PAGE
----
History of Martinique

In 1502, on his fourth voyage to the New World, Christopher Columbus discovered Martinique. At the time, the island’s inhabitants were the Caribbean Indians, who had already driven out the Arawaks from the Orinoco Valley. For them, Martinique was Madinina, the island of flowers.

June 15, 1502: Christopher Columbus lands on the Caribbean coast at Le Carbet.

1635: First French settlement with Pierre Belain D’Esnambuc.

October 31, 1636: King Louis XIII authorizes the introduction of slaves into the French West Indies.

1685: Establishment of Colbert’s ‘Code Noir’, which in 60 articles officially governed the lives of slaves until 1848.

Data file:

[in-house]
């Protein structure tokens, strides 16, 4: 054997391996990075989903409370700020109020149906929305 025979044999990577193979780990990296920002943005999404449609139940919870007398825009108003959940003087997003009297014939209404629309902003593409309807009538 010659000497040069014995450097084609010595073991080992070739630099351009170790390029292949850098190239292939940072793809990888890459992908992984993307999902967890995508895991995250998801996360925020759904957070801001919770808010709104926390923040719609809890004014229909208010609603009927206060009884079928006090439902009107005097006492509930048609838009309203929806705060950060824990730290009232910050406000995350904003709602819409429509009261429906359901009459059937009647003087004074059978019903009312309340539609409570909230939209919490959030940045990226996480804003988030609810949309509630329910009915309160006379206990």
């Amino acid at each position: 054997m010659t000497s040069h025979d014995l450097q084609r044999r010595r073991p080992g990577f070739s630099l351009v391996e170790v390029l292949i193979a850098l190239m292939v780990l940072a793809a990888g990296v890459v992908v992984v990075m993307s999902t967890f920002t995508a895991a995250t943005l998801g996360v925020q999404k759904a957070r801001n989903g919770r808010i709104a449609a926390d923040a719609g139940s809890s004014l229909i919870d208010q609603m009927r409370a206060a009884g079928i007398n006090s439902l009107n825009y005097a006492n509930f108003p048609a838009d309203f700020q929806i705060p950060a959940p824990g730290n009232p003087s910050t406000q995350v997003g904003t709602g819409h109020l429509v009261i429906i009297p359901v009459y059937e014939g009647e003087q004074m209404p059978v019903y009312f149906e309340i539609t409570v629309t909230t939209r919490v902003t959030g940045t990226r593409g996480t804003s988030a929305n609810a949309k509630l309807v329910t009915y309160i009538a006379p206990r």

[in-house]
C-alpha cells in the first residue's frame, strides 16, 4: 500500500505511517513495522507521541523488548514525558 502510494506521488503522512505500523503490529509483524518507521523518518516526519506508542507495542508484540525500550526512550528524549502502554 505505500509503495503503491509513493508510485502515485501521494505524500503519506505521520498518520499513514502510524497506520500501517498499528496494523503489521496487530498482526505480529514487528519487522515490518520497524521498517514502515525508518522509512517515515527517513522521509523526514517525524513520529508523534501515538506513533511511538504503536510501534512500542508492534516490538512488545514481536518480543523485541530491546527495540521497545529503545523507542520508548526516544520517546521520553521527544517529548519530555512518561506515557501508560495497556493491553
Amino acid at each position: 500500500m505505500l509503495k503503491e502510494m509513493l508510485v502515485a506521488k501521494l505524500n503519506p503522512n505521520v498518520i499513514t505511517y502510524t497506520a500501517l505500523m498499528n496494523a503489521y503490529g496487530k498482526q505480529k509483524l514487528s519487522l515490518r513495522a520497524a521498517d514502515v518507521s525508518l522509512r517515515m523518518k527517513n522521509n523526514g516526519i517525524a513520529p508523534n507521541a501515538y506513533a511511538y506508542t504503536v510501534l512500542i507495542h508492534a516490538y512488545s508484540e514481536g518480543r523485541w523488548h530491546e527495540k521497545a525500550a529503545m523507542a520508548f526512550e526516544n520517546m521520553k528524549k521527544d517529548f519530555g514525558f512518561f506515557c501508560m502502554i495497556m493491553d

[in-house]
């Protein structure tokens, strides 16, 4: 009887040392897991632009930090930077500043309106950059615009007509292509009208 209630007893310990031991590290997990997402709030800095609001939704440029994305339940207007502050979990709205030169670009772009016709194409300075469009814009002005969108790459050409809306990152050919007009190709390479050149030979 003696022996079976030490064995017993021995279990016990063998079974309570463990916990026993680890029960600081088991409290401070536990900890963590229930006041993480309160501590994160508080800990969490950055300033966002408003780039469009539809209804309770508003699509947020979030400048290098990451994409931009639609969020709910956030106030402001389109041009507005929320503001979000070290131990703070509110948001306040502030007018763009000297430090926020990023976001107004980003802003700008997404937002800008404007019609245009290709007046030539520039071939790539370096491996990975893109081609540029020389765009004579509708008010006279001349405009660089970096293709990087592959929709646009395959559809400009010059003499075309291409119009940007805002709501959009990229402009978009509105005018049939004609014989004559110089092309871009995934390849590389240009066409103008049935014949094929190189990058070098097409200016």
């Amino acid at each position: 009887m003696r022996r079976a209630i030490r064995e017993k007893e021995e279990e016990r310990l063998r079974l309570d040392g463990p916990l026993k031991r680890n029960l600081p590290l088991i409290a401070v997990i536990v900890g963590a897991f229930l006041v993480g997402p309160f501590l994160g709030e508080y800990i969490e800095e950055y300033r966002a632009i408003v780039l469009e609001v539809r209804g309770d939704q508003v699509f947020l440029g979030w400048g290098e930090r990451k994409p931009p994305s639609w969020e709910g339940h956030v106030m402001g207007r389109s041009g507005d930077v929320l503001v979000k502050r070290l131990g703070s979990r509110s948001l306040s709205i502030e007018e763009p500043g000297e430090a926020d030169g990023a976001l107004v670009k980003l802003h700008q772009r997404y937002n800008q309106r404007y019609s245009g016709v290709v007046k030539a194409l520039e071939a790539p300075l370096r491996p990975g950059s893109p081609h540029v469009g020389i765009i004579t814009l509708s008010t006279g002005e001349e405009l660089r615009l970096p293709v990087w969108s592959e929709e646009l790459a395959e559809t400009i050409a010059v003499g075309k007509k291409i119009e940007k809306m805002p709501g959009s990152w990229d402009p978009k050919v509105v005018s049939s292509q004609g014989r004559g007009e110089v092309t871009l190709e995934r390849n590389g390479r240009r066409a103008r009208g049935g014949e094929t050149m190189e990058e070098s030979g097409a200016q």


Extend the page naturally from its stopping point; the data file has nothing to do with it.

1762 to 1848: Martinique undergoes several periods of English occupation.

May 22, 1848: Abolition of slavery

May 8, 1902: Eruption of Montagne Pelée and destruction of the town of Saint-Pierre. Fort-de-France becomes the capital.

March 19, 1946: Martinique becomes a French department. It is represented by 4 deputies and 2 senators.

1983: following the 1982 decentralization law, the Conseil Régional is created.